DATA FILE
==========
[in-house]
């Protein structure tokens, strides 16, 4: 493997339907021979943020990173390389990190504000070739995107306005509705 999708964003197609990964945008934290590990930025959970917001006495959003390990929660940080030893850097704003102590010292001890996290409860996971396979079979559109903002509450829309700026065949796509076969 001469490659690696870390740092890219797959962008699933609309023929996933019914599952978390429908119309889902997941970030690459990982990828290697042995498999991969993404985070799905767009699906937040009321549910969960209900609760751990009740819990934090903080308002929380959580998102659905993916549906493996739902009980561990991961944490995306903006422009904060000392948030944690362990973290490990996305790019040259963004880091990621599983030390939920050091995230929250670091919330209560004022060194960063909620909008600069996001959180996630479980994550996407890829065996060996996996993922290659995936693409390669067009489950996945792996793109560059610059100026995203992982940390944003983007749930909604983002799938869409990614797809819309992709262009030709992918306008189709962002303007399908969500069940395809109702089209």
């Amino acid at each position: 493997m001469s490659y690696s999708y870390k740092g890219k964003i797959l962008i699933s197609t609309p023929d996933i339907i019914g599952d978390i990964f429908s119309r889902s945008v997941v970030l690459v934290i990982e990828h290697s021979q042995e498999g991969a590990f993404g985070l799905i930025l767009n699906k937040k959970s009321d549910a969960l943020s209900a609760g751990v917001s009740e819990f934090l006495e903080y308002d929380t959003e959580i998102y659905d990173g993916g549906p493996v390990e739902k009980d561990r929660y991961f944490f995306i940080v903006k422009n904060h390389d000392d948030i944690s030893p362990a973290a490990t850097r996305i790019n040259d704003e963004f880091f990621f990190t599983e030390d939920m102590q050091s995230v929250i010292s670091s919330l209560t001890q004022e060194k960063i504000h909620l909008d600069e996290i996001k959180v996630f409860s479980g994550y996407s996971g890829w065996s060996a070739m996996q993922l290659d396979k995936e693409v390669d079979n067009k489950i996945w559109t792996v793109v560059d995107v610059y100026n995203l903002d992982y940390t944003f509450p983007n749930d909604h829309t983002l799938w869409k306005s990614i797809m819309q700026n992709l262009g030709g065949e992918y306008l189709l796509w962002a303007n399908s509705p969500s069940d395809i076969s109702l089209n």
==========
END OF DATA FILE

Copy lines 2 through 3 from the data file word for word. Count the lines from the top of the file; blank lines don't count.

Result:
């Protein structure tokens, strides 16, 4: 493997339907021979943020990173390389990190504000070739995107306005509705 999708964003197609990964945008934290590990930025959970917001006495959003390990929660940080030893850097704003102590010292001890996290409860996971396979079979559109903002509450829309700026065949796509076969 001469490659690696870390740092890219797959962008699933609309023929996933019914599952978390429908119309889902997941970030690459990982990828290697042995498999991969993404985070799905767009699906937040009321549910969960209900609760751990009740819990934090903080308002929380959580998102659905993916549906493996739902009980561990991961944490995306903006422009904060000392948030944690362990973290490990996305790019040259963004880091990621599983030390939920050091995230929250670091919330209560004022060194960063909620909008600069996001959180996630479980994550996407890829065996060996996996993922290659995936693409390669067009489950996945792996793109560059610059100026995203992982940390944003983007749930909604983002799938869409990614797809819309992709262009030709992918306008189709962002303007399908969500069940395809109702089209």
């Amino acid at each position: 493997m001469s490659y690696s999708y870390k740092g890219k964003i797959l962008i699933s197609t609309p023929d996933i339907i019914g599952d978390i990964f429908s119309r889902s945008v997941v970030l690459v934290i990982e990828h290697s021979q042995e498999g991969a590990f993404g985070l799905i930025l767009n699906k937040k959970s009321d549910a969960l943020s209900a609760g751990v917001s009740e819990f934090l006495e903080y308002d929380t959003e959580i998102y659905d990173g993916g549906p493996v390990e739902k009980d561990r929660y991961f944490f995306i940080v903006k422009n904060h390389d000392d948030i944690s030893p362990a973290a490990t850097r996305i790019n040259d704003e963004f880091f990621f990190t599983e030390d939920m102590q050091s995230v929250i010292s670091s919330l209560t001890q004022e060194k960063i504000h909620l909008d600069e996290i996001k959180v996630f409860s479980g994550y996407s996971g890829w065996s060996a070739m996996q993922l290659d396979k995936e693409v390669d079979n067009k489950i996945w559109t792996v793109v560059d995107v610059y100026n995203l903002d992982y940390t944003f509450p983007n749930d909604h829309t983002l799938w869409k306005s990614i797809m819309q700026n992709l262009g030709g065949e992918y306008l189709l796509w962002a303007n399908s509705p969500s069940d395809i076969s109702l089209n």